The evidentiary component of the proof that such a force of drift did exist, can be seen in Iceland, which has been settled for only 1,000 years by migrants from Norway, Britain and Ireland. There is a new Icelandic population and language. Many of them are rather short, dark-haired, and dark-eyed, with slight Mongoloid features. That’s the reason why people living in the Alaskan peninsula developed Mongloloid features. There is now genetic evidence that Meiteis are the primogenitors of Manipur, proven by the two research papers cited below.
(1) “In 2009, K.N. Saraswathy and colleagues studied the Manipuri population to trace their ancestry. He (sic) adopted DRD2 […] in DNA analysis and found a high variety […] among the Meiteis. This finding suggests an admixture of incoming Mongoloid groups [from East Asia] with an already existing proto-Australoid (most primitive human race in Asia). The authors expressed that Manipuri population have diverged from the African population much ahead of other Indian populations coming to northeast India.”
(2) Another study: “In 2012, Sapam Yaiphaba and others on the basis of study in mtDNA of the Manipuri population (both tribe and non-tribe) observed that there were strong evidences (sic) of genetic inflow from East Asia with the earliest Mongoloid immigrants into then existing proto-Australoid population in the beginning of human habitation in this region. Occurrence of significant East and Central Asian’s diagnostic genes within the Manipuri population and complete absence of it in other Indian population, except for a rare observance in a primitive tribal population of south India.”
The first study is referring to the research by KN Saraswathy, Kiranmala N Devi (Meitei), Achoubi Devi Nongthombam (Meitei), Somibabu Kahagengbam (Meitei) and others from the Biochemical and Molecular Anthropology Laboratory, Department of Anthropology, University of Delhi.
These researchers embarked on this study “to test the various oral traditions regarding the peopling of Manipur in that these communities immigrated from China, Tibet, and Burma (Myanmar) during different periods of time (Jacobs, 1990), contributing to the varied cultural heritage of the area in the form of tribal and nontribal groups.”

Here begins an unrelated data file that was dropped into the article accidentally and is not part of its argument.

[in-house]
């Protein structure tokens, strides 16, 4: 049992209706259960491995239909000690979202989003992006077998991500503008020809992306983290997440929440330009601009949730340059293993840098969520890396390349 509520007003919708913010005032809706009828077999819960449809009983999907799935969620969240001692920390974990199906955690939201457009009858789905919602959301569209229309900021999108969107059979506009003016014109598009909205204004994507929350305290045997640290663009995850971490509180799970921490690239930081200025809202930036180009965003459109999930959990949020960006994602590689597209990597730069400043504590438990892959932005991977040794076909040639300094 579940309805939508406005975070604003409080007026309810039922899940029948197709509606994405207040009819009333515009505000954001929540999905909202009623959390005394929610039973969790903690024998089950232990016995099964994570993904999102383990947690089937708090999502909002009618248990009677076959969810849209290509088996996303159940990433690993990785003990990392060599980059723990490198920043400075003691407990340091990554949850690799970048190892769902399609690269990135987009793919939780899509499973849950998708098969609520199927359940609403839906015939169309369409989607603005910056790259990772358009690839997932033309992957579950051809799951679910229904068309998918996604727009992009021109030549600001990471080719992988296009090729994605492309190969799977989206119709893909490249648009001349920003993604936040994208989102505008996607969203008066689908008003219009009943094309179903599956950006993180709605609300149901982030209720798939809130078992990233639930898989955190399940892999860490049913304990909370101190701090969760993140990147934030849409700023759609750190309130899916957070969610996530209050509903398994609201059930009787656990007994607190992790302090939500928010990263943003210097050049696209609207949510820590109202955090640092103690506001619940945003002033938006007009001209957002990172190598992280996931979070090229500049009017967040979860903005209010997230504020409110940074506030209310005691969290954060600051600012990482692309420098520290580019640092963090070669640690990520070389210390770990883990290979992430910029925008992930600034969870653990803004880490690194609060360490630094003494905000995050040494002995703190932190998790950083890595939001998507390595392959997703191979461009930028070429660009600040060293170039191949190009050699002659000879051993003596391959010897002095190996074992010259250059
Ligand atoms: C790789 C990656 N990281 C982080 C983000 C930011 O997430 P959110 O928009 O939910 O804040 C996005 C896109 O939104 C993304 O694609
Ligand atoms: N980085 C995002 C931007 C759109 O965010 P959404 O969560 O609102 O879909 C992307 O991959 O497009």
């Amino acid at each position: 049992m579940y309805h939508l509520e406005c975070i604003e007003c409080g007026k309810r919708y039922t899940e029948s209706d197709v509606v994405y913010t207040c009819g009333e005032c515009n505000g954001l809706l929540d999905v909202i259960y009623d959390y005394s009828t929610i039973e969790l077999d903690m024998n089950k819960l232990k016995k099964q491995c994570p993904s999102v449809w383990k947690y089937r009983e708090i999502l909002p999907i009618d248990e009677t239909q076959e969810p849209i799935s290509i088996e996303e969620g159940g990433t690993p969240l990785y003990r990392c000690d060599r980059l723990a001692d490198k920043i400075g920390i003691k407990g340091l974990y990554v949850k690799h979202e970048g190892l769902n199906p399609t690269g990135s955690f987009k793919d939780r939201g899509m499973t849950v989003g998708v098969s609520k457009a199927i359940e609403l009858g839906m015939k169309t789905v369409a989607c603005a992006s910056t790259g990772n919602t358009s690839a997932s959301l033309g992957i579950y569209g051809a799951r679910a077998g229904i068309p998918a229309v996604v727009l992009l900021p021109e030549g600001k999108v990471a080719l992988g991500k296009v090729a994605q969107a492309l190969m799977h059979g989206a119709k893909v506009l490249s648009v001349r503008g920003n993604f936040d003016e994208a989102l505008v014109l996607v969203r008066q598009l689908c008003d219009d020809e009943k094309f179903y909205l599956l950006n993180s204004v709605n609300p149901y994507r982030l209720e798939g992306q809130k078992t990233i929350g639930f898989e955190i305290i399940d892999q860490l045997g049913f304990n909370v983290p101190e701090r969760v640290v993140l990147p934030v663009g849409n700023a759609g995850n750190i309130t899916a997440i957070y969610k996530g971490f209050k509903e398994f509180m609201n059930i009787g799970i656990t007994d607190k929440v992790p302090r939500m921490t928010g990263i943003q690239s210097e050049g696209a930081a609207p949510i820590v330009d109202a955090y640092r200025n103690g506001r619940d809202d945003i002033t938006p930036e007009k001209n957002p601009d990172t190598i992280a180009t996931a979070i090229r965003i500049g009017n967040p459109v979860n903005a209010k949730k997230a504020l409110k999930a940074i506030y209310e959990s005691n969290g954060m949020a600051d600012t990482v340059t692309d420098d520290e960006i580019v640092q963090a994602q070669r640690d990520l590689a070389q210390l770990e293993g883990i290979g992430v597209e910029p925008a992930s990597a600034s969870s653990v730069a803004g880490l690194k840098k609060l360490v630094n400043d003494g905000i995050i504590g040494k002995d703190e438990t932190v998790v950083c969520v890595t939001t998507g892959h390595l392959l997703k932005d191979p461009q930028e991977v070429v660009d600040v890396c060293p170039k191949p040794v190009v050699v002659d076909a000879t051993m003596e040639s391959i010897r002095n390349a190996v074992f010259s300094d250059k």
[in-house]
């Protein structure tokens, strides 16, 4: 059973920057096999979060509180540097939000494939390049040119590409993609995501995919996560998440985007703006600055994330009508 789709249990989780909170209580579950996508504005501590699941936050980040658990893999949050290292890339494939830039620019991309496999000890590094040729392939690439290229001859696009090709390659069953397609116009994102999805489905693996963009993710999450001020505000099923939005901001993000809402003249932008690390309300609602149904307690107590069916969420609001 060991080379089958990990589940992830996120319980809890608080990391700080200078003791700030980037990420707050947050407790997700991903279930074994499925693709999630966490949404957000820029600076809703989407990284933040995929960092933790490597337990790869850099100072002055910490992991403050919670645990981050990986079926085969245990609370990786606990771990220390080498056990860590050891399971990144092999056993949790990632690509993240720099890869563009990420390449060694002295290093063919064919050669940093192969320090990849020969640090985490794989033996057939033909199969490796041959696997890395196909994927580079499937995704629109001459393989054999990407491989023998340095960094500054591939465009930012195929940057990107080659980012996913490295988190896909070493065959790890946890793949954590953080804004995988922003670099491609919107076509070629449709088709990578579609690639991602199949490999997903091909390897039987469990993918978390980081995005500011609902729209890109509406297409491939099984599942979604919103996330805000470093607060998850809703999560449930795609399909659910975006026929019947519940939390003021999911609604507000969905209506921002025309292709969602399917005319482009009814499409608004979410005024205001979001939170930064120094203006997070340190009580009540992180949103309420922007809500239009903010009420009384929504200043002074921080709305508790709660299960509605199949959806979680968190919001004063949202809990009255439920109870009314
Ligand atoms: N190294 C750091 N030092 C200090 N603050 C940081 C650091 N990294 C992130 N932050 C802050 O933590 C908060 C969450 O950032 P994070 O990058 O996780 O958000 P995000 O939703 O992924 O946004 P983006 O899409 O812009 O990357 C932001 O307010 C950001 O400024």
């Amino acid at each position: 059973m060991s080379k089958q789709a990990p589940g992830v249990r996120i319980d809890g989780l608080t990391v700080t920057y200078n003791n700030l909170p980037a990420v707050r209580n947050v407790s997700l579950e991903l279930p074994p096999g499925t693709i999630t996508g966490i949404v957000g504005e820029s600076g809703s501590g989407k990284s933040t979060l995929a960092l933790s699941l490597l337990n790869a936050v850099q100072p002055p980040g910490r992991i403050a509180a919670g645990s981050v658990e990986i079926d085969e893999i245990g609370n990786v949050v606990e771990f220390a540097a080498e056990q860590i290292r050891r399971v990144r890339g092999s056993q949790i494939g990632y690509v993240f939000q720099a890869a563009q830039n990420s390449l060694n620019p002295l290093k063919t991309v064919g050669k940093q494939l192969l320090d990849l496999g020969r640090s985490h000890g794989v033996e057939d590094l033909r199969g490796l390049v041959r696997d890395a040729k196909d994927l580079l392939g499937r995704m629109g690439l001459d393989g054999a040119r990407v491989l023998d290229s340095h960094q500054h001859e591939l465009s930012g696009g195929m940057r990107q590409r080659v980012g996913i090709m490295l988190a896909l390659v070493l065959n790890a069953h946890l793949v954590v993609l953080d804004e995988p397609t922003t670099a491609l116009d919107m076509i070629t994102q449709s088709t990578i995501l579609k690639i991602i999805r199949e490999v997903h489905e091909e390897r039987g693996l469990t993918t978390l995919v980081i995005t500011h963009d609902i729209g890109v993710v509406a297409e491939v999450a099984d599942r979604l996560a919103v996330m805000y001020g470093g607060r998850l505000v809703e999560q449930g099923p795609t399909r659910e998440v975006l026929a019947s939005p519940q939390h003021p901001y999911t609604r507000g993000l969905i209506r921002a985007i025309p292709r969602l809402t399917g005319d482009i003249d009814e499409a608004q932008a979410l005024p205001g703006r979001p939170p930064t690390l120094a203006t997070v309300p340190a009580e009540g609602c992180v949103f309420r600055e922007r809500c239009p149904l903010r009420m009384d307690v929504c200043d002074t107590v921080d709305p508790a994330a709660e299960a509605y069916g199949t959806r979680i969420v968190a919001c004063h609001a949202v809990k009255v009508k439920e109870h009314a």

Remarkably, unlike Dr Grierson and Dr Konov, who never set foot in Manipur, they did a field study in Manipur. “A total of 1142 random blood samples were collected from 625 males and 517 females, aged 35–75 years who were unrelated up to first cousin. The participants belonged to the Meitei community living in four valley districts of Manipur, India: Imphal East, Imphal West, Thoubal and Bishnupur districts.”
They concluded that “Manipuri [Meitei] populations are distant from each other and genetically very far from the populations of other regions of northeast India (Dutta et al 2003, Kumar 2004). This suggests the varied times of migrations, routes, and ancestries for the people of northeast Indian region. PCO [principle coordinate] analysis indicates the inﬂow of genes from East Asia to Manipurand also admixture with already existing ethnic elements.”
Perhaps the odd reader of my book/article, will recall that I highlighted that Meiteis are a distinct tribe with no common origin with any other tribes in Manipur or in the whole of the Northeast.
The researchers continued: “Though the present study is not exhaustive enough to comment on the various evolutionary histories, it is likely that the population movement from mainland India to East Asia through northeast region was difficult, if not impossible. Indian population in general and Manipur populations in particular are very different and not much inﬂuenced by the ethnic, geographic, and linguistic affiliations and are to be dealt as unique breeding isolates with regard to their respective genetic constitutions. This uniqueness could be attributed to their unique mating pattern and strict endogamy. The data generated and documented in the present study may not only be used for evolutionary studies but also can give a platform for community-region-septic association studies related to neuropsychiatric diseases and addictive disorders.”
There is also a briefly mentioned account of Manipur having been once under water that corroborates my scientific article – “How was Kangleipak (Manipur) raised from the bottom of the sea” as a cup filled with water, and how the water drained through the naturally occurring three tunnels known as Chingnunghut in southwest Manipur – not the Hindu mythological belief of Shiva making three channels with his Trisul (trident) to drain the water to prepare a place for Radha and Krishna to indulge in their amorous pastimes – known as Ras Lila.
Today, the tectonic vertical uplift of Manipur – a valley cosseted by nine parallel eastern Himalayan ranges along with the whole of Northeast India has been proven by the Geographical Survey of India, Northeastern region (cf. author’s book, Points to Ponder).
It’s also my firm belief that a time will come in the near future, when some linguists in the Manipur University, are brave enough to challange that Meiteilon does not belong to the Tibeto-Burman family. At the moment, there is a wishy-washy inclusion in the Tibeto-Burman group, with an inveterate epithet “unclassified”. Top linguistic specialists of the world are still unable to put Meiteilon in the Tibeto-Burman language tree, despite its many similarities. For the past 100 years Meiteilon has been hovering in the language firmament like a dove holding a twig in its beak, wanting to find her true nest.